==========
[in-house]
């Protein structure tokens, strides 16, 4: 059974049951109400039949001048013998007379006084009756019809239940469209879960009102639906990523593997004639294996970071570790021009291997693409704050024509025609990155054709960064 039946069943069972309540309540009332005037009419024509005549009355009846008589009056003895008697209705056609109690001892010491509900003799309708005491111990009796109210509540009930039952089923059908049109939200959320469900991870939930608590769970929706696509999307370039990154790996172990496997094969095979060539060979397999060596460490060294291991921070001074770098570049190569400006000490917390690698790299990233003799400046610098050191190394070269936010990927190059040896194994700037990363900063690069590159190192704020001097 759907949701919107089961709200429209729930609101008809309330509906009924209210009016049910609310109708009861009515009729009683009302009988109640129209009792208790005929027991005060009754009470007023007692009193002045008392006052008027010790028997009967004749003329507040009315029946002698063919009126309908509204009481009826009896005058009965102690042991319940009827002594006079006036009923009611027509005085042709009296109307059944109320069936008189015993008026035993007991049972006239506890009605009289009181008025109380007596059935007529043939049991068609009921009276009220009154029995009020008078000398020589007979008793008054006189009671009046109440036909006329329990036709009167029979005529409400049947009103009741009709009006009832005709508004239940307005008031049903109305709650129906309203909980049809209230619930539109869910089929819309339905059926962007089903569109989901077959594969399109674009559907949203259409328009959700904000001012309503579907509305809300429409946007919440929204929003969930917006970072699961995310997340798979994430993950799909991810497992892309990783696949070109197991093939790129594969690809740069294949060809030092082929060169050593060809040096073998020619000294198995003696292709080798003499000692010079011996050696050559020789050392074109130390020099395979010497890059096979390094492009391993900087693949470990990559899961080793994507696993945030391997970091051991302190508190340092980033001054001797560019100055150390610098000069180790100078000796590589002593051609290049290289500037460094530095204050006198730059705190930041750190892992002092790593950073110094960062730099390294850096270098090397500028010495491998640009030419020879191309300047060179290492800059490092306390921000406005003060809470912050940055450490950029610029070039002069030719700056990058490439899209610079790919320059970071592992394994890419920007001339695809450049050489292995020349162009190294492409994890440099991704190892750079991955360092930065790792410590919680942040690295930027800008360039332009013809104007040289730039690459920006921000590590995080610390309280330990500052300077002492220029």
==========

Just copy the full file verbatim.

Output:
[in-house]
């Protein structure tokens, strides 16, 4: 059974049951109400039949001048013998007379006084009756019809239940469209879960009102639906990523593997004639294996970071570790021009291997693409704050024509025609990155054709960064 039946069943069972309540309540009332005037009419024509005549009355009846008589009056003895008697209705056609109690001892010491509900003799309708005491111990009796109210509540009930039952089923059908049109939200959320469900991870939930608590769970929706696509999307370039990154790996172990496997094969095979060539060979397999060596460490060294291991921070001074770098570049190569400006000490917390690698790299990233003799400046610098050191190394070269936010990927190059040896194994700037990363900063690069590159190192704020001097 759907949701919107089961709200429209729930609101008809309330509906009924209210009016049910609310109708009861009515009729009683009302009988109640129209009792208790005929027991005060009754009470007023007692009193002045008392006052008027010790028997009967004749003329507040009315029946002698063919009126309908509204009481009826009896005058009965102690042991319940009827002594006079006036009923009611027509005085042709009296109307059944109320069936008189015993008026035993007991049972006239506890009605009289009181008025109380007596059935007529043939049991068609009921009276009220009154029995009020008078000398020589007979008793008054006189009671009046109440036909006329329990036709009167029979005529409400049947009103009741009709009006009832005709508004239940307005008031049903109305709650129906309203909980049809209230619930539109869910089929819309339905059926962007089903569109989901077959594969399109674009559907949203259409328009959700904000001012309503579907509305809300429409946007919440929204929003969930917006970072699961995310997340798979994430993950799909991810497992892309990783696949070109197991093939790129594969690809740069294949060809030092082929060169050593060809040096073998020619000294198995003696292709080798003499000692010079011996050696050559020789050392074109130390020099395979010497890059096979390094492009391993900087693949470990990559899961080793994507696993945030391997970091051991302190508190340092980033001054001797560019100055150390610098000069180790100078000796590589002593051609290049290289500037460094530095204050006198730059705190930041750190892992002092790593950073110094960062730099390294850096270098090397500028010495491998640009030419020879191309300047060179290492800059490092306390921000406005003060809470912050940055450490950029610029070039002069030719700056990058490439899209610079790919320059970071592992394994890419920007001339695809450049050489292995020349162009190294492409994890440099991704190892750079991955360092930065790792410590919680942040690295930027800008360039332009013809104007040289730039690459920006921000590590995080610390309280330990500052300077002492220029």